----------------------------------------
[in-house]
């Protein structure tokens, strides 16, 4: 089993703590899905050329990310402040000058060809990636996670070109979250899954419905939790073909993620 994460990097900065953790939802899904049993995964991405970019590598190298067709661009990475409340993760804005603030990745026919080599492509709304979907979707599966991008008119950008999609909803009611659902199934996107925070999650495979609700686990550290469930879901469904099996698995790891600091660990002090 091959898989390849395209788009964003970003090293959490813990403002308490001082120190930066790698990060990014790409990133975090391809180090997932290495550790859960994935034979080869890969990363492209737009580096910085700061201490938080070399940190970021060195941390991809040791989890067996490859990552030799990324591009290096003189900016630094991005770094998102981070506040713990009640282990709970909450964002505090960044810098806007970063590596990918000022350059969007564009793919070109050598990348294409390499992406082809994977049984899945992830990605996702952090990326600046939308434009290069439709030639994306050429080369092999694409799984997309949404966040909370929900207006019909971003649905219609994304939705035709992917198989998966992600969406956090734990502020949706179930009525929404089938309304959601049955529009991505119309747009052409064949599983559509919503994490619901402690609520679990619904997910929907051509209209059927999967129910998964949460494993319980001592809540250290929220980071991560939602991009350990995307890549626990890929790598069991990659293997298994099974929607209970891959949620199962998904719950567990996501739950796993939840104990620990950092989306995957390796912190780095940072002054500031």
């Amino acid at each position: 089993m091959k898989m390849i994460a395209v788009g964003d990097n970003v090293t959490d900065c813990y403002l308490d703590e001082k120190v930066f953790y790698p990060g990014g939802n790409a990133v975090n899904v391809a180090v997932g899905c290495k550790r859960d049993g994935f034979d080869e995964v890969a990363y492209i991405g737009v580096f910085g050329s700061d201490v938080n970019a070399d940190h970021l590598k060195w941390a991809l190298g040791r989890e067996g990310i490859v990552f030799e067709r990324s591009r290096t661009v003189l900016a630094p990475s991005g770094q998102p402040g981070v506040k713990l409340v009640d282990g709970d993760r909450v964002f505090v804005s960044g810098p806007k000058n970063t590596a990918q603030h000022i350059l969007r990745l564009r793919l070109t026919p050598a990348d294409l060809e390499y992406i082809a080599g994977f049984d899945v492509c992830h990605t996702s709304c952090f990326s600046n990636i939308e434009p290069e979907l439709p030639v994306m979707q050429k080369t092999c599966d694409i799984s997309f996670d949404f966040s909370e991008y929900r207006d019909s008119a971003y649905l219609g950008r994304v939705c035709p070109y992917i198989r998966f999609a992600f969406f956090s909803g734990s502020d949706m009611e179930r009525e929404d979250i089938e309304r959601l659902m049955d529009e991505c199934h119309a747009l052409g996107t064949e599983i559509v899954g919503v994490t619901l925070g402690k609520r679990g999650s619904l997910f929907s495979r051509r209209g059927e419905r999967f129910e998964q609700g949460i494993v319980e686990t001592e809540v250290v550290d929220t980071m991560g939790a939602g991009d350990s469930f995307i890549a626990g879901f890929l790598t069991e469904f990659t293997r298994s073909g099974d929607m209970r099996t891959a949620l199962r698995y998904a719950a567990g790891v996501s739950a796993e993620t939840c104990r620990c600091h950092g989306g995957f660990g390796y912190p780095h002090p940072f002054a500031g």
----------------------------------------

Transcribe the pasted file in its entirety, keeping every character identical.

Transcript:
[in-house]
């Protein structure tokens, strides 16, 4: 089993703590899905050329990310402040000058060809990636996670070109979250899954419905939790073909993620 994460990097900065953790939802899904049993995964991405970019590598190298067709661009990475409340993760804005603030990745026919080599492509709304979907979707599966991008008119950008999609909803009611659902199934996107925070999650495979609700686990550290469930879901469904099996698995790891600091660990002090 091959898989390849395209788009964003970003090293959490813990403002308490001082120190930066790698990060990014790409990133975090391809180090997932290495550790859960994935034979080869890969990363492209737009580096910085700061201490938080070399940190970021060195941390991809040791989890067996490859990552030799990324591009290096003189900016630094991005770094998102981070506040713990009640282990709970909450964002505090960044810098806007970063590596990918000022350059969007564009793919070109050598990348294409390499992406082809994977049984899945992830990605996702952090990326600046939308434009290069439709030639994306050429080369092999694409799984997309949404966040909370929900207006019909971003649905219609994304939705035709992917198989998966992600969406956090734990502020949706179930009525929404089938309304959601049955529009991505119309747009052409064949599983559509919503994490619901402690609520679990619904997910929907051509209209059927999967129910998964949460494993319980001592809540250290929220980071991560939602991009350990995307890549626990890929790598069991990659293997298994099974929607209970891959949620199962998904719950567990996501739950796993939840104990620990950092989306995957390796912190780095940072002054500031």
């Amino acid at each position: 089993m091959k898989m390849i994460a395209v788009g964003d990097n970003v090293t959490d900065c813990y403002l308490d703590e001082k120190v930066f953790y790698p990060g990014g939802n790409a990133v975090n899904v391809a180090v997932g899905c290495k550790r859960d049993g994935f034979d080869e995964v890969a990363y492209i991405g737009v580096f910085g050329s700061d201490v938080n970019a070399d940190h970021l590598k060195w941390a991809l190298g040791r989890e067996g990310i490859v990552f030799e067709r990324s591009r290096t661009v003189l900016a630094p990475s991005g770094q998102p402040g981070v506040k713990l409340v009640d282990g709970d993760r909450v964002f505090v804005s960044g810098p806007k000058n970063t590596a990918q603030h000022i350059l969007r990745l564009r793919l070109t026919p050598a990348d294409l060809e390499y992406i082809a080599g994977f049984d899945v492509c992830h990605t996702s709304c952090f990326s600046n990636i939308e434009p290069e979907l439709p030639v994306m979707q050429k080369t092999c599966d694409i799984s997309f996670d949404f966040s909370e991008y929900r207006d019909s008119a971003y649905l219609g950008r994304v939705c035709p070109y992917i198989r998966f999609a992600f969406f956090s909803g734990s502020d949706m009611e179930r009525e929404d979250i089938e309304r959601l659902m049955d529009e991505c199934h119309a747009l052409g996107t064949e599983i559509v899954g919503v994490t619901l925070g402690k609520r679990g999650s619904l997910f929907s495979r051509r209209g059927e419905r999967f129910e998964q609700g949460i494993v319980e686990t001592e809540v250290v550290d929220t980071m991560g939790a939602g991009d350990s469930f995307i890549a626990g879901f890929l790598t069991e469904f990659t293997r298994s073909g099974d929607m209970r099996t891959a949620l199962r698995y998904a719950a567990g790891v996501s739950a796993e993620t939840c104990r620990c600091h950092g989306g995957f660990g390796y912190p780095h002090p940072f002054a500031g």